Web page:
24/7 Video Cameras in ICU rooms - Page 3Register Today!
- Oct 30, '11 by NickiLaughsI didn't go into nursing to be an actress....
My concern is the use of these video cameras will in turn increase nurse ratios. Our biggest roles as nurses is our assessment skills and if a set of "eyes" are on the patient all the time, then the future may be seen that less nurses are present on a unit.
- Oct 30, '11 by xtxrnI was admitted to an ICU with a camera aimed at the bed. I was told about it when I was transferred from the ED gurney to the bed. It wasn't an issue. It could be turned off for direct care or 'exposure' type concerns. It was a safety thing- nothing more. Nobody uploaded it to YouTube (was 7 years ago- so not likely ).
- Oct 31, '11 by elthiaI know of a case in Texas where a mother was caught of video trying to smother her baby while he was in the hospital...of course in this case the medical team suspected abuse.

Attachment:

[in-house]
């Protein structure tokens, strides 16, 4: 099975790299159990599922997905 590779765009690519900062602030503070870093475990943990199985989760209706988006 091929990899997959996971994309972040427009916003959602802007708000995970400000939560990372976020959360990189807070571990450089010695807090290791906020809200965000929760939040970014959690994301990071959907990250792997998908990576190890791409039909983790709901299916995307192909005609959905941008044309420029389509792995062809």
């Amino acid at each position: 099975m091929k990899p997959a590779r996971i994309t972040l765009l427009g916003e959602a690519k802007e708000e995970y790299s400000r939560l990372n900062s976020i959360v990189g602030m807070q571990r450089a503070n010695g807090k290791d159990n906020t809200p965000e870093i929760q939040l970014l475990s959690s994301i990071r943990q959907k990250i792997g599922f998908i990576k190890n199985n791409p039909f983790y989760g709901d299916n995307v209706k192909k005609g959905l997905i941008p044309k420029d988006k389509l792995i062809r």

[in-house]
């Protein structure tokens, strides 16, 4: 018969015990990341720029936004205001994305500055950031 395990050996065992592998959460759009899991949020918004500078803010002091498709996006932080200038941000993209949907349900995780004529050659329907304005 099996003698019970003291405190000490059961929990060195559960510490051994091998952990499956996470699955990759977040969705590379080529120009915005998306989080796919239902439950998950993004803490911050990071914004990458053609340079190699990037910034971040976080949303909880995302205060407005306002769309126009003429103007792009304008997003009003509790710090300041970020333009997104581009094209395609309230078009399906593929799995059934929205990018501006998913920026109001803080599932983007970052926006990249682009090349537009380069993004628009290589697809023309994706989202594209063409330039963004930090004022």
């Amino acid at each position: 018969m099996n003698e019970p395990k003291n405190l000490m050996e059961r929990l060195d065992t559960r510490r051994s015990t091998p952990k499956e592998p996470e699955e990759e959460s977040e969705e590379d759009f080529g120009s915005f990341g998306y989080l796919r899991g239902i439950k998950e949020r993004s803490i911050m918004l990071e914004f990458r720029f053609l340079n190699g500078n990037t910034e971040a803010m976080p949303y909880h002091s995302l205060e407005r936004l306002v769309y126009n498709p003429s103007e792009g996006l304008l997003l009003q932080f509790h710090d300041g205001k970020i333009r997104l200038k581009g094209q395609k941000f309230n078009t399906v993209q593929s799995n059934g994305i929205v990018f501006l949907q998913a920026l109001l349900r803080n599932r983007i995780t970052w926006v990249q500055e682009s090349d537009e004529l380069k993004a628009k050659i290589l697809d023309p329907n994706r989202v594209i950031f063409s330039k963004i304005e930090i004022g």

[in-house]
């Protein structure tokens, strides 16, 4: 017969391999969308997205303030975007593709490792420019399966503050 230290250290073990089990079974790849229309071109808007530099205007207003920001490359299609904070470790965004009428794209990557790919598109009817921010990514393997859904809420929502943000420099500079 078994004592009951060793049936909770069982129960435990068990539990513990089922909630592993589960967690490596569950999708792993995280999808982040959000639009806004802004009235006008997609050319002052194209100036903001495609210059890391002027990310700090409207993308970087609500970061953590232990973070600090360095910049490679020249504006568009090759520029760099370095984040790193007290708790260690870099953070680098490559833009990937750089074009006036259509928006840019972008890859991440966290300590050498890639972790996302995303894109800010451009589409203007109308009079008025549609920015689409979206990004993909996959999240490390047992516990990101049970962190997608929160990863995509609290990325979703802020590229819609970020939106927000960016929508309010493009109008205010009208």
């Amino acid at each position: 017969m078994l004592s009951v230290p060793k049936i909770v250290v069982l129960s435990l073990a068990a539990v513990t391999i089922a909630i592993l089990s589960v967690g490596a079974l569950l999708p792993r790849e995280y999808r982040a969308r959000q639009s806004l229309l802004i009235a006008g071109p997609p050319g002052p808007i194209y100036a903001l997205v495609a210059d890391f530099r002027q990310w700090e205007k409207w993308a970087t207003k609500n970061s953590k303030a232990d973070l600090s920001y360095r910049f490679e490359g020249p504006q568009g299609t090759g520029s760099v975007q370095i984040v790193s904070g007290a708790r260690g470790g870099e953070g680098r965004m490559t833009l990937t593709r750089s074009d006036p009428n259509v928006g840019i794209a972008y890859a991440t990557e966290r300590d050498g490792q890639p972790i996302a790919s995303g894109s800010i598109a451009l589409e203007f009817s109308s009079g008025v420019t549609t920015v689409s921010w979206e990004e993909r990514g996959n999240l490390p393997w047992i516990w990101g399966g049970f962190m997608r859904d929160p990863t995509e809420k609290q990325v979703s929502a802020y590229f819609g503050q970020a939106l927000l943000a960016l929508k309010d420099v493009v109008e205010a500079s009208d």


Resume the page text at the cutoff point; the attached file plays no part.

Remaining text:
Myself, I don't know if I would feel about being video taped while in the hospital. I'm a rather modest person. My last 2 admissions to the hospital I can say what drove me batty was that people who knocked, but didn't wait for an answer after knocking on the door. So then I was literally caught with my clothes half off yelling, "just a moment!" Or sitting on the bedside commode. If you are not my nurse, you don't need to see me naked. 'nuff said. I think I would be absolutely paranoid with a camera in the room. Of course, I am a paranoid person...or so the voices telll me
- Oct 31, '11 by turnforthenurseRNThe only time I have ever seen a video camera was when I was a student in a progressive care unit...the patient was confused and instead of being closer to the nurse's station, they were towards the back of the unit. They employed a video camera to "help keep watch" on the patient. Confused or not I think video cameras are a huge invasion of privacy as well as a potential way to blame something on the nurse should something happen.